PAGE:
This “real” food RD group lead me to this post: Why you should second guess the dietitian. Now, I know that things are different in the US than they are in Canada so I’m trying not to take this too personally. However, it’s extremely frustrating to devote years of my life to a profession that I’m passionate about and to see others (including those within the profession) bashing it. It’s understandable that the author would have a hate-on for dietitians. She’s a holistic nutritionist, and as such, would be subject to much disdain on the part of dietitians due to the lack of evidence-based practice and of professional accountability in her chosen career. I don’t want to turn this into an “us versus them” diatribe though. I have no desire to get into a mud-slinging match. I know some reasonable and intelligent holistic nutritionists. No, my issue is the undermining of dietitians based on a couple of negative personal experiences the author had and based on the actions of the American governing organization (Academy of Nutrition and Dietetics – AND).

The gist of the article is that dietitians lack credibility because their governing organization is in cahoots with the food industry. There is no doubt about it; that’s a huge conflict of interest. It’s ludicrous that the food industry would be providing funding and education for dietitians via their professional organization. However, this does not mean that you can’t trust dietitians. It’s also important to note that there are a number of dietitians rallying against the relationship between the AND and the food industry, both through the group Dietitians for Professional Integrity, and through personal decisions. Despite what the author would have you believe, we dietitians are not all attending conferences and lapping up nutrition “education” provided by Hershey and Coke.

Sure, there are going to be some (as in any profession) who are going to unquestioningly accept any nutrition information provided to them in a conference or a webinar. However, from my experience, the vast majority of RDs are intelligent enough to question information presented to them (regardless of the source) and to filter out the wheat from the chaff.

Yes, as the author says, any reputable dietitian will also suggest that you should question any health information given to you. Doctors, dietitians, holistic nutritionists, none of us are infallible and the field of nutrition is constantly evolving. Dietitians are committed to life-long learning and to providing evidence-based advice. We are not droids for the food industry.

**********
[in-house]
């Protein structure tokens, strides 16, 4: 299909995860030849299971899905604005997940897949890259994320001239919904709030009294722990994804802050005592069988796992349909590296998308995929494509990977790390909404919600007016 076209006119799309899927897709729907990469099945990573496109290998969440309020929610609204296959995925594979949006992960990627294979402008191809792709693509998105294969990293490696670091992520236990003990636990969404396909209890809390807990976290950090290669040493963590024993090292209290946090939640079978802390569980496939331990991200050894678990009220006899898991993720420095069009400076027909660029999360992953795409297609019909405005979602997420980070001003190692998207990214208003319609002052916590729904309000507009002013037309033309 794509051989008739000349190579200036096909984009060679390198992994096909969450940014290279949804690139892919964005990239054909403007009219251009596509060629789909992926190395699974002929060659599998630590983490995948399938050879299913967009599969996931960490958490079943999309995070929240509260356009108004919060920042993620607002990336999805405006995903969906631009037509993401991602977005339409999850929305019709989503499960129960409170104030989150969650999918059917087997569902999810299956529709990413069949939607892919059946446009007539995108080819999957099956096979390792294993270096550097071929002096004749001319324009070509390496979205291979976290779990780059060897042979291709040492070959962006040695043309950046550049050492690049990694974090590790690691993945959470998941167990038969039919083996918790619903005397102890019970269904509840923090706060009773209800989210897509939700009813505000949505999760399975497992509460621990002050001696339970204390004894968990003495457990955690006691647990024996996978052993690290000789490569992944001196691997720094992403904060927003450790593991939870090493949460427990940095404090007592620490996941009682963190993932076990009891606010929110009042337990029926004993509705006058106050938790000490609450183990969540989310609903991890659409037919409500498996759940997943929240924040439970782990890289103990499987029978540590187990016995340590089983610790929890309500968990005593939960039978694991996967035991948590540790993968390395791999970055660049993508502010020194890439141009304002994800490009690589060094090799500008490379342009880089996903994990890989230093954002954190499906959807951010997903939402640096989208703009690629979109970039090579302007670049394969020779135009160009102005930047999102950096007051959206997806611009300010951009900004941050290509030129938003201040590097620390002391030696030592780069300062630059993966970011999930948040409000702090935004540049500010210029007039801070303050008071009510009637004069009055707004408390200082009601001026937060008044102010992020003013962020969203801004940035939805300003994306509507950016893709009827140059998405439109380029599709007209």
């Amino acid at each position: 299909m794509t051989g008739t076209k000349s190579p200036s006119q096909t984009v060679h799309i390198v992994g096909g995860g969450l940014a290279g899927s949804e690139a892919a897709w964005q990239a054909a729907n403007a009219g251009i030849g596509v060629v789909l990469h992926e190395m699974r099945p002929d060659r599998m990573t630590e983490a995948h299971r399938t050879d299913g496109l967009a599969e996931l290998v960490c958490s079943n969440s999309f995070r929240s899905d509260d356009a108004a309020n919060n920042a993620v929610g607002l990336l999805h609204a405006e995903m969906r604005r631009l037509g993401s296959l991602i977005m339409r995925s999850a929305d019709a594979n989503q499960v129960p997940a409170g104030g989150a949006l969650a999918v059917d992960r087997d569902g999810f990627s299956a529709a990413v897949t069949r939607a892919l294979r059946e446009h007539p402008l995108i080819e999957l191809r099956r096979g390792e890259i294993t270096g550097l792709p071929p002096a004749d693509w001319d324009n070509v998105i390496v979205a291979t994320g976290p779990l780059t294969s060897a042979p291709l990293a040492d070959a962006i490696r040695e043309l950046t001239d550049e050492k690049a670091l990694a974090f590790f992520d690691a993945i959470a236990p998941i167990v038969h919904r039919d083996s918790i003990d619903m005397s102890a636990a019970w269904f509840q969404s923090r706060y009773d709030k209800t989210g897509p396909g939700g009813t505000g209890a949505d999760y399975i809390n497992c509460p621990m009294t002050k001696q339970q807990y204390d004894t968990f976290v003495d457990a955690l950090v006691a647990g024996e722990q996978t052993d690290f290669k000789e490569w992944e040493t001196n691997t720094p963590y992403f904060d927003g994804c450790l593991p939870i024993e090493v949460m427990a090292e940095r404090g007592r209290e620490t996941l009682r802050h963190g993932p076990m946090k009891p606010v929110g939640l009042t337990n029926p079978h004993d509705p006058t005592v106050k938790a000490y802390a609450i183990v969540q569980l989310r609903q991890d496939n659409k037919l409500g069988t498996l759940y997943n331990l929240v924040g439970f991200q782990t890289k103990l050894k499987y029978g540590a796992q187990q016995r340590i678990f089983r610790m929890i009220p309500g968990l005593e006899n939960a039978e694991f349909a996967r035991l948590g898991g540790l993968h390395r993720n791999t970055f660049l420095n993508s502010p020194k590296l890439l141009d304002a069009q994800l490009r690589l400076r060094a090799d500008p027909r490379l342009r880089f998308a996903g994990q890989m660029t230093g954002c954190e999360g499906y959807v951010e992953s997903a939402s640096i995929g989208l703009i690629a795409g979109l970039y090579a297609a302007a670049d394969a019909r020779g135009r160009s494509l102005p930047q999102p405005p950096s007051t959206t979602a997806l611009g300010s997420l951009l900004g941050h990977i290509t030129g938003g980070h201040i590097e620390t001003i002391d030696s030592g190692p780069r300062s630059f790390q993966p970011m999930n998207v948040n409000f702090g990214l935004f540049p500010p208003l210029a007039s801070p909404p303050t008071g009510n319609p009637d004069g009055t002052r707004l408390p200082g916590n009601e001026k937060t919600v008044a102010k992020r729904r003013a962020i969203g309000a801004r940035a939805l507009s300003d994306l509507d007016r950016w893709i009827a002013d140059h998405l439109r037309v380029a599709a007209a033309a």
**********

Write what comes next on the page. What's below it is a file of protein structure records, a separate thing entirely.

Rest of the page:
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Why the nut study made me nuts

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A study published last week in the New England Journal of Medicine found that the consumption of nuts was tied to lower mortality rates. I love nuts but I hate studies like this.

The research was funded by the International Tree Nut Council Nutrition Research and Education Foundation. Yep, that sounds like an impartial sponsor. I’m sure that didn’t affect the results whatsoever. Yes, they may have had no influence on the design and results but if they study hadn’t found a benefit to eating nuts would it have been published? Would it still have been promoted in the press?

Even putting aside the significant issue of bias, this study wasn’t great. It used the data from the Nurses’ Health Study. Why do I see this as an issue? Well, it relied on self-reported data. We know that self-reported food intake surveys are flawed and tend to provide inaccurate information. Even if the information provided was accurate, we don’t know how generalizable the results from a survey solely of nursing staff is to the general population. These nurses may differ in some fundamental way from the general populace. There’s huge potential for confounding factors in studies like this. Lower mortality rates may be attributed to other aspects of lifestyle, diet, or socioeconomic status. The nut eaters could have been eating the nuts with something else that was the actual health promoter or they may have been eating the nuts in place of something else that was detrimental to health.

It also bothers me that people who had previously had cancer, heart disease, or stroke were excluded from the study. This means that even if eating nuts benefits healthy people (as the study claims) we still don’t know if it benefits those who are, or who have been, ill.

The study also fails to tell us if there is a limit to how many nuts we should eat in a day for maximum benefit. They found that those who eat nuts at least daily had the lowest mortality rates. However, they didn’t say how many nuts people were eating each day. Nuts are undoubtedly delicious and nutrient dense. They are also calorie dense. Having a handful of nuts on your oatmeal or a walnut pesto on your pasta may be beneficial but eating a large bag of trail mix for a snack most likely is not. Simply telling people to eat more nuts is not helpful dietary advice.